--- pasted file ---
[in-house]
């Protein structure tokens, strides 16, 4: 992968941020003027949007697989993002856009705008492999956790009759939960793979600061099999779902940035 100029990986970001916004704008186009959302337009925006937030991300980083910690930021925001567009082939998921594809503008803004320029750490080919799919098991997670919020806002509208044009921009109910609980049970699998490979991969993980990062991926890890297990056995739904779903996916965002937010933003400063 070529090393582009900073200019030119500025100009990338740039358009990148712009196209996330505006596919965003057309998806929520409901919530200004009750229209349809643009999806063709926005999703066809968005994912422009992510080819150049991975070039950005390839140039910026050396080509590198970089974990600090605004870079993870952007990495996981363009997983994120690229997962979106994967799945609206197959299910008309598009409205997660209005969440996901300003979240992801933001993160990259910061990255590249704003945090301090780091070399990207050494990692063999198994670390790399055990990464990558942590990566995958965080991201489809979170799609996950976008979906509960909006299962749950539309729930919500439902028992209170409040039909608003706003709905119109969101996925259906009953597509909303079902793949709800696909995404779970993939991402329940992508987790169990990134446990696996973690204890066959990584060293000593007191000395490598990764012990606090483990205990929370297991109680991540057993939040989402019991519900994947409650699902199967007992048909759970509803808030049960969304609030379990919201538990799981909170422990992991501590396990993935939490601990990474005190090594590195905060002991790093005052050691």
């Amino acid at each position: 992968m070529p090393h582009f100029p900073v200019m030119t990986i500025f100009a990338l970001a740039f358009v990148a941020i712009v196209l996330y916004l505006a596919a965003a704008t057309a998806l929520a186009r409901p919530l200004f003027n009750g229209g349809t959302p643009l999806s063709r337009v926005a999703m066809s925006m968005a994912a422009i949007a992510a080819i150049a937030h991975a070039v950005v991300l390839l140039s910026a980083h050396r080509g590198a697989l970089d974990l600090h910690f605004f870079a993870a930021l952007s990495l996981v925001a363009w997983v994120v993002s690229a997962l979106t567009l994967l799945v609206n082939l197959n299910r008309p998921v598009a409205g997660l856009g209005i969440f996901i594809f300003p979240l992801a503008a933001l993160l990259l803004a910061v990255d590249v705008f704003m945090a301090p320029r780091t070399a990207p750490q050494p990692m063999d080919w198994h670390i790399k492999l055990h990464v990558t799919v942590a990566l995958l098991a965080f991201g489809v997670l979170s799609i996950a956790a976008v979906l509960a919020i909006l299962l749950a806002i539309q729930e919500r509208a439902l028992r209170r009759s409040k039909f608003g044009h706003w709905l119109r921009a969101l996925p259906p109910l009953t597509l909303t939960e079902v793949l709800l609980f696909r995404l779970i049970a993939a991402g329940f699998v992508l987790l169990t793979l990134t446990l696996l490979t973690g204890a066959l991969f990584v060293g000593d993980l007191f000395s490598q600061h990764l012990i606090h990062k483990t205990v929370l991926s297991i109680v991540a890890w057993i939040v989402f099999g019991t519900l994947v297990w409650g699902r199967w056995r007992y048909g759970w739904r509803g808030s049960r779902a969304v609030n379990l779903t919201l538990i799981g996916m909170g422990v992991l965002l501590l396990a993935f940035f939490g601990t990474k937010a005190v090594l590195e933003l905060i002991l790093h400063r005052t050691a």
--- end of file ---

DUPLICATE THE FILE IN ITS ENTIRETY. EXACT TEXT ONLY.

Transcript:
[in-house]
């Protein structure tokens, strides 16, 4: 992968941020003027949007697989993002856009705008492999956790009759939960793979600061099999779902940035 100029990986970001916004704008186009959302337009925006937030991300980083910690930021925001567009082939998921594809503008803004320029750490080919799919098991997670919020806002509208044009921009109910609980049970699998490979991969993980990062991926890890297990056995739904779903996916965002937010933003400063 070529090393582009900073200019030119500025100009990338740039358009990148712009196209996330505006596919965003057309998806929520409901919530200004009750229209349809643009999806063709926005999703066809968005994912422009992510080819150049991975070039950005390839140039910026050396080509590198970089974990600090605004870079993870952007990495996981363009997983994120690229997962979106994967799945609206197959299910008309598009409205997660209005969440996901300003979240992801933001993160990259910061990255590249704003945090301090780091070399990207050494990692063999198994670390790399055990990464990558942590990566995958965080991201489809979170799609996950976008979906509960909006299962749950539309729930919500439902028992209170409040039909608003706003709905119109969101996925259906009953597509909303079902793949709800696909995404779970993939991402329940992508987790169990990134446990696996973690204890066959990584060293000593007191000395490598990764012990606090483990205990929370297991109680991540057993939040989402019991519900994947409650699902199967007992048909759970509803808030049960969304609030379990919201538990799981909170422990992991501590396990993935939490601990990474005190090594590195905060002991790093005052050691």
């Amino acid at each position: 992968m070529p090393h582009f100029p900073v200019m030119t990986i500025f100009a990338l970001a740039f358009v990148a941020i712009v196209l996330y916004l505006a596919a965003a704008t057309a998806l929520a186009r409901p919530l200004f003027n009750g229209g349809t959302p643009l999806s063709r337009v926005a999703m066809s925006m968005a994912a422009i949007a992510a080819i150049a937030h991975a070039v950005v991300l390839l140039s910026a980083h050396r080509g590198a697989l970089d974990l600090h910690f605004f870079a993870a930021l952007s990495l996981v925001a363009w997983v994120v993002s690229a997962l979106t567009l994967l799945v609206n082939l197959n299910r008309p998921v598009a409205g997660l856009g209005i969440f996901i594809f300003p979240l992801a503008a933001l993160l990259l803004a910061v990255d590249v705008f704003m945090a301090p320029r780091t070399a990207p750490q050494p990692m063999d080919w198994h670390i790399k492999l055990h990464v990558t799919v942590a990566l995958l098991a965080f991201g489809v997670l979170s799609i996950a956790a976008v979906l509960a919020i909006l299962l749950a806002i539309q729930e919500r509208a439902l028992r209170r009759s409040k039909f608003g044009h706003w709905l119109r921009a969101l996925p259906p109910l009953t597509l909303t939960e079902v793949l709800l609980f696909r995404l779970i049970a993939a991402g329940f699998v992508l987790l169990t793979l990134t446990l696996l490979t973690g204890a066959l991969f990584v060293g000593d993980l007191f000395s490598q600061h990764l012990i606090h990062k483990t205990v929370l991926s297991i109680v991540a890890w057993i939040v989402f099999g019991t519900l994947v297990w409650g699902r199967w056995r007992y048909g759970w739904r509803g808030s049960r779902a969304v609030n379990l779903t919201l538990i799981g996916m909170g422990v992991l965002l501590l396990a993935f940035f939490g601990t990474k937010a005190v090594l590195e933003l905060i002991l790093h400063r005052t050691a």